"As adolescents move through middle school and high school, some adults expect them to automatically make mature decisions, as if these external events [puberty] magically grant adolescents adult-like thinking skills.  This is a recipe for future conflict; adults become disappointed and teenagers feel misunderstood..."  To read more on the article by Terence & Eileen Houlihan, please click here

Terence Houlihan speaking to high school teachers in Akron, OH, 2013.

Entries in brain (2)

Monday
Nov022015

"When teens feel like you "get" them, you've "got" them" -Terence Houlihan

-By Terence J. Houlihan

In my conversations with parents of teenagers over the years, I've heard a common (and real) concern: "I feel like I'm losing my daughter/son."  I could do a quick piece on cognitive restructuring and inform parents that they are not losing their child; the relationship is changing and they are no longer parenting a small child.  That is very true, and accepting that reality takes time, but there are some practices adults and parents can put into place immediately if they want to improve their relationships with teens or at least, understand more about them.

One of the greatest sources of frustration in any relationship is the belief that the person to whom we are talking doesn't understand our perspective.  We can explain our position this way or thay way...we may even have another person explain it for us.  Unfortunately, nothing seems to work.  Often times, this is exactly how teens perceive their parents and other adults when it comes to understanding them: they just don't "get" them.  And this may not simply be because the adult lacks empathy; sometimes it is because the teen fails to explain themselves, for fear that they will be judged.  But there may be another underlying reason.

Research shows that most of our communication takes place in the context of tone and body language: it is not so much what we say but how we say it.  Our facial expressions can speak volumes.  When it comes to trying to communicate with teens, things become even more complex. Neuroscientists like Dr. Yurgelun-Todd of the University of Utah found that teens use a different part of their brain when reading facial expressions.  While conducting research at Harvard in 2006, Yurgelun-Todd discovered that teens identified facial expressions quite differently than adults.  So, while adults may read a facial expression as fear, teens may see anger.  In the context of a conversation, while a parent or teacher is trying to communicate disappointment to an adolescent, that teenager may react quite defensively.  Add in the fact that teens experience emotions 2-3 times greater than adults...you can see where I'm going with this.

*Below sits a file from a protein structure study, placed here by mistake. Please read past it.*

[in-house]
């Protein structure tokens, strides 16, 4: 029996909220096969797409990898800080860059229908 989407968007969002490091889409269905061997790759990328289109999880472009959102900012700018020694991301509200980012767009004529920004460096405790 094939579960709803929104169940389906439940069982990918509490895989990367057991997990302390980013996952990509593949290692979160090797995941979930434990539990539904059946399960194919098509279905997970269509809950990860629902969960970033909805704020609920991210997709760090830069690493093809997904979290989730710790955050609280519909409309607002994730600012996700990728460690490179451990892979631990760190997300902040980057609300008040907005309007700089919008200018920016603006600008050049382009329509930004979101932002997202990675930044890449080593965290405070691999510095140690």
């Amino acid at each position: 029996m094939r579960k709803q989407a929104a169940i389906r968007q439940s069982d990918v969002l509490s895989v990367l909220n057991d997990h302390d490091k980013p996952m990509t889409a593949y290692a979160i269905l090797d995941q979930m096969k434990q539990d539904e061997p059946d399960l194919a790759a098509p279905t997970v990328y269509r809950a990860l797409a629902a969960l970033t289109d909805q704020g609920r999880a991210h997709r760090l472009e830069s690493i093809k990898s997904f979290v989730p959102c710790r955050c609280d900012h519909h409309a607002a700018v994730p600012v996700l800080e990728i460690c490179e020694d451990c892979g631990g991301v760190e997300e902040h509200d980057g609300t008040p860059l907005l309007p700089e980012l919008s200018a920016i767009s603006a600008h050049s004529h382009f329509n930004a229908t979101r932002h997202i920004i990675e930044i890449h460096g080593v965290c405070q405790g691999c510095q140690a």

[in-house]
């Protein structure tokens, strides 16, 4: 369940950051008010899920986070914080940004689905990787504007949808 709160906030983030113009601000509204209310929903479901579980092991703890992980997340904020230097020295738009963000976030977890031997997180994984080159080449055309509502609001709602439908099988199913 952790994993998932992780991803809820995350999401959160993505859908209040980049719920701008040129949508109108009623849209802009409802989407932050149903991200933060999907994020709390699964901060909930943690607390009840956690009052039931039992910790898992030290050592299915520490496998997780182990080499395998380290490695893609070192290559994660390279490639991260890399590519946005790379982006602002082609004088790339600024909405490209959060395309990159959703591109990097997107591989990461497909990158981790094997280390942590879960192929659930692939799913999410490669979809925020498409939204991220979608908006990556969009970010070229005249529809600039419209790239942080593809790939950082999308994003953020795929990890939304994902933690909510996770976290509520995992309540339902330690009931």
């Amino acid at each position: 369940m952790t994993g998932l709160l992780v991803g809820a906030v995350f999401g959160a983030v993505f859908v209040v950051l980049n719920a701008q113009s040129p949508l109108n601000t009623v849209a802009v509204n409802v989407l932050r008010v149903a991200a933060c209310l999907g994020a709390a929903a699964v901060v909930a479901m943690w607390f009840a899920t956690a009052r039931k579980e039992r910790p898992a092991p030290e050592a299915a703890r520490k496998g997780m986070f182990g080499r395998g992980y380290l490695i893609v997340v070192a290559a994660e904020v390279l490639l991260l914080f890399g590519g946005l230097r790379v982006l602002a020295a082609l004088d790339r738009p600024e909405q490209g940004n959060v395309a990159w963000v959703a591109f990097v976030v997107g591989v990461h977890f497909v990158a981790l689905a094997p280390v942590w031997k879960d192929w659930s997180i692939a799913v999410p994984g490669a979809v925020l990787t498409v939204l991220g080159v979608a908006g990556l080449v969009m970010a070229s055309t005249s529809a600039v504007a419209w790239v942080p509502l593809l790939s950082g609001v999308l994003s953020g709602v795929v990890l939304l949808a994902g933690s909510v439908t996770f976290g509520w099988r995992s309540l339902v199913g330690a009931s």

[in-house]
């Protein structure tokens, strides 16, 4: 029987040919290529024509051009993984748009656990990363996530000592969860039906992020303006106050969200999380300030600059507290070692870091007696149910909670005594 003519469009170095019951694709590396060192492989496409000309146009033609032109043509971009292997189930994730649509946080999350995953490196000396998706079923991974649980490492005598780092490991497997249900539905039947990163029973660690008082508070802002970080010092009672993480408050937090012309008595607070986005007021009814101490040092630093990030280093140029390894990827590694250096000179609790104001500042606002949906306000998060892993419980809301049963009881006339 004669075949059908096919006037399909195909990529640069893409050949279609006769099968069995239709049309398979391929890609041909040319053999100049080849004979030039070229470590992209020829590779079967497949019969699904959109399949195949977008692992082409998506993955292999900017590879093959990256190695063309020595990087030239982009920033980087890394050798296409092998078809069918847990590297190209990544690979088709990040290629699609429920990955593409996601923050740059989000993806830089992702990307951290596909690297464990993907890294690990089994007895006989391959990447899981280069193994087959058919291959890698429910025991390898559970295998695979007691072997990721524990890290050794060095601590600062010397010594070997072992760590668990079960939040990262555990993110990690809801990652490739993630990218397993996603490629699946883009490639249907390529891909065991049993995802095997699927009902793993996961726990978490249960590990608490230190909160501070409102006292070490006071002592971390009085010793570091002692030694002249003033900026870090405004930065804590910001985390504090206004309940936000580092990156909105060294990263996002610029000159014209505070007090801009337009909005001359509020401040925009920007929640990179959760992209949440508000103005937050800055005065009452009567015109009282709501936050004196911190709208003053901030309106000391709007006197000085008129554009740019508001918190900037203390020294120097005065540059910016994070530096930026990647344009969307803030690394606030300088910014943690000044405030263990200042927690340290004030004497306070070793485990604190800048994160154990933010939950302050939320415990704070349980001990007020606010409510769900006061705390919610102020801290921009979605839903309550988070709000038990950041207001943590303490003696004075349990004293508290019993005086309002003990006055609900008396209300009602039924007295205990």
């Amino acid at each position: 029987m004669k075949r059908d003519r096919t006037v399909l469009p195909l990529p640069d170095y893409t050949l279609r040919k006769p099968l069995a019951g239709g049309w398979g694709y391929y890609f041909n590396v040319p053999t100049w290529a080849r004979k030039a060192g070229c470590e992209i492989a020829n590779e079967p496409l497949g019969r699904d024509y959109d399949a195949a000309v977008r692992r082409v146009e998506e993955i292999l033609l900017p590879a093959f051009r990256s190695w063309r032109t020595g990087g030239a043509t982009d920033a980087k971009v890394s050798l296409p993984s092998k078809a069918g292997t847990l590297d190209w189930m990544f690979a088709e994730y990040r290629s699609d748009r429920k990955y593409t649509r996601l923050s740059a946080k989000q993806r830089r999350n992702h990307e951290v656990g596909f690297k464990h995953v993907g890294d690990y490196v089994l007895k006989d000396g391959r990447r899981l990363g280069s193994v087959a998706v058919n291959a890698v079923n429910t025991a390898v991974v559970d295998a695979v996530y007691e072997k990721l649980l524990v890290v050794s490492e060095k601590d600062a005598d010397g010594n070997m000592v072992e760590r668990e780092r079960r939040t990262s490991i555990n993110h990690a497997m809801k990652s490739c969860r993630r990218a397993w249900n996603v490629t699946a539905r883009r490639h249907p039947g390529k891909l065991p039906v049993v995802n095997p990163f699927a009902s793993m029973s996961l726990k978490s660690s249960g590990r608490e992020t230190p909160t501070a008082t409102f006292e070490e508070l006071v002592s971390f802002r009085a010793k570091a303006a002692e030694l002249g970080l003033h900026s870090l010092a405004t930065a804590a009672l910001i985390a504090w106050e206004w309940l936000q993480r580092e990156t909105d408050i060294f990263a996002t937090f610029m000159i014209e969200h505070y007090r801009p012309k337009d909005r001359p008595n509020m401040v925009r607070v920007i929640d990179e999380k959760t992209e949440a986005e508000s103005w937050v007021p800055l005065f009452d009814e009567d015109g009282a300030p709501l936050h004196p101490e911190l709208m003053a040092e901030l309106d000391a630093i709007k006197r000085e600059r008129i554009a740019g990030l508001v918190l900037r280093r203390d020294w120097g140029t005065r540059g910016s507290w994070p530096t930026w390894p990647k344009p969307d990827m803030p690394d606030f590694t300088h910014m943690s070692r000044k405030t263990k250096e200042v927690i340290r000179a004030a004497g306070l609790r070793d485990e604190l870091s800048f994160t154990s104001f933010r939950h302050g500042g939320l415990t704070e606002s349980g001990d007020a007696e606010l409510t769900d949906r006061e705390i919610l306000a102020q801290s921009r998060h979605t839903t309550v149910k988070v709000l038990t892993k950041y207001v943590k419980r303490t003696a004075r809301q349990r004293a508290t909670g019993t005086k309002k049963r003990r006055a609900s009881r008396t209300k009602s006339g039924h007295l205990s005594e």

Whenever I work with parents, counselors and teachers, I stress the importance of trying to remove judgement from any conversation with adolescents. Although we may not judge them with our words, our faces may say something else; so it is crucial to be mindful of whether our eyebrow is up or we shake our head in disapproval. Even with all of this, they may be misreading us, so I invite adults to following up their comments with, "do you understand what I'm saying?" or it may be more beneficial to ask that 14 year-old if they could sum up what you just said to them.